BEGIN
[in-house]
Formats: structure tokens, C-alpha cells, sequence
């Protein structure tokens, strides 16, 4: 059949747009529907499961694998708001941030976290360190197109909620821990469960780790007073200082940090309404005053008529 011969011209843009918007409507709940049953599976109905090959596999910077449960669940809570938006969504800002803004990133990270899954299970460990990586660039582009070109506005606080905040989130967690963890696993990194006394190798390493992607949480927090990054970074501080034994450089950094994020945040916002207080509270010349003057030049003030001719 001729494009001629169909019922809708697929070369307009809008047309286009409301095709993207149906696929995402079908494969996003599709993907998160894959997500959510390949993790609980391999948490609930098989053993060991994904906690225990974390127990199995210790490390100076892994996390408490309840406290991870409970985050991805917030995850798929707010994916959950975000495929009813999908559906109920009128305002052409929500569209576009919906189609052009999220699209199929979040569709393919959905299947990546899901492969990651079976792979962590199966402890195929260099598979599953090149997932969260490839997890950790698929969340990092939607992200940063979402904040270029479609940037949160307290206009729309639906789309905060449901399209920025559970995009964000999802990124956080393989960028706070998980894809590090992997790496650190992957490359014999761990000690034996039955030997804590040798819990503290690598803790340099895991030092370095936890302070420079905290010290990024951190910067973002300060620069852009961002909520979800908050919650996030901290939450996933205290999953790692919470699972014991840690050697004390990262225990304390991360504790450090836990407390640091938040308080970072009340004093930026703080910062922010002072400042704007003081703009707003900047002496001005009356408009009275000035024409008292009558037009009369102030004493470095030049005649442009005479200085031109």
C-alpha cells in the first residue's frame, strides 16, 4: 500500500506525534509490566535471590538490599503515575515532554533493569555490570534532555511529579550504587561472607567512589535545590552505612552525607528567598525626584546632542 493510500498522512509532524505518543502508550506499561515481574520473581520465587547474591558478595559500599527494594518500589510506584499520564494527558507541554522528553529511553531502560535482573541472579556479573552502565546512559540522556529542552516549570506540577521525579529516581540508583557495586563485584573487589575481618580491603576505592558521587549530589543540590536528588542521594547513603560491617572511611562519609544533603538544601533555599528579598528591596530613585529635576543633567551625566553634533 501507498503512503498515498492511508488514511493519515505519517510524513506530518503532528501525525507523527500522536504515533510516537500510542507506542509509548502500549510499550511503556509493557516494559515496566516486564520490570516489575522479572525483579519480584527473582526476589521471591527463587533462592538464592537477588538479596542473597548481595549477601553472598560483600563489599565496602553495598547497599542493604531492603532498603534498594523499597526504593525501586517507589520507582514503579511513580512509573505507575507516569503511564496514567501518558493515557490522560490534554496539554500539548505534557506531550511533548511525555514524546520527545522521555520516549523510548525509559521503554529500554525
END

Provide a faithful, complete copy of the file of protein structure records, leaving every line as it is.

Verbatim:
[in-house]
Formats: structure tokens, C-alpha cells, sequence
């Protein structure tokens, strides 16, 4: 059949747009529907499961694998708001941030976290360190197109909620821990469960780790007073200082940090309404005053008529 011969011209843009918007409507709940049953599976109905090959596999910077449960669940809570938006969504800002803004990133990270899954299970460990990586660039582009070109506005606080905040989130967690963890696993990194006394190798390493992607949480927090990054970074501080034994450089950094994020945040916002207080509270010349003057030049003030001719 001729494009001629169909019922809708697929070369307009809008047309286009409301095709993207149906696929995402079908494969996003599709993907998160894959997500959510390949993790609980391999948490609930098989053993060991994904906690225990974390127990199995210790490390100076892994996390408490309840406290991870409970985050991805917030995850798929707010994916959950975000495929009813999908559906109920009128305002052409929500569209576009919906189609052009999220699209199929979040569709393919959905299947990546899901492969990651079976792979962590199966402890195929260099598979599953090149997932969260490839997890950790698929969340990092939607992200940063979402904040270029479609940037949160307290206009729309639906789309905060449901399209920025559970995009964000999802990124956080393989960028706070998980894809590090992997790496650190992957490359014999761990000690034996039955030997804590040798819990503290690598803790340099895991030092370095936890302070420079905290010290990024951190910067973002300060620069852009961002909520979800908050919650996030901290939450996933205290999953790692919470699972014991840690050697004390990262225990304390991360504790450090836990407390640091938040308080970072009340004093930026703080910062922010002072400042704007003081703009707003900047002496001005009356408009009275000035024409008292009558037009009369102030004493470095030049005649442009005479200085031109």
C-alpha cells in the first residue's frame, strides 16, 4: 500500500506525534509490566535471590538490599503515575515532554533493569555490570534532555511529579550504587561472607567512589535545590552505612552525607528567598525626584546632542 493510500498522512509532524505518543502508550506499561515481574520473581520465587547474591558478595559500599527494594518500589510506584499520564494527558507541554522528553529511553531502560535482573541472579556479573552502565546512559540522556529542552516549570506540577521525579529516581540508583557495586563485584573487589575481618580491603576505592558521587549530589543540590536528588542521594547513603560491617572511611562519609544533603538544601533555599528579598528591596530613585529635576543633567551625566553634533 501507498503512503498515498492511508488514511493519515505519517510524513506530518503532528501525525507523527500522536504515533510516537500510542507506542509509548502500549510499550511503556509493557516494559515496566516486564520490570516489575522479572525483579519480584527473582526476589521471591527463587533462592538464592537477588538479596542473597548481595549477601553472598560483600563489599565496602553495598547497599542493604531492603532498603534498594523499597526504593525501586517507589520507582514503579511513580512509573505507575507516569503511564496514567501518558493515557490522560490534554496539554500539548505534557506531550511533548511525555514524546520527545522521555520516549523510548525509559521503554529500554525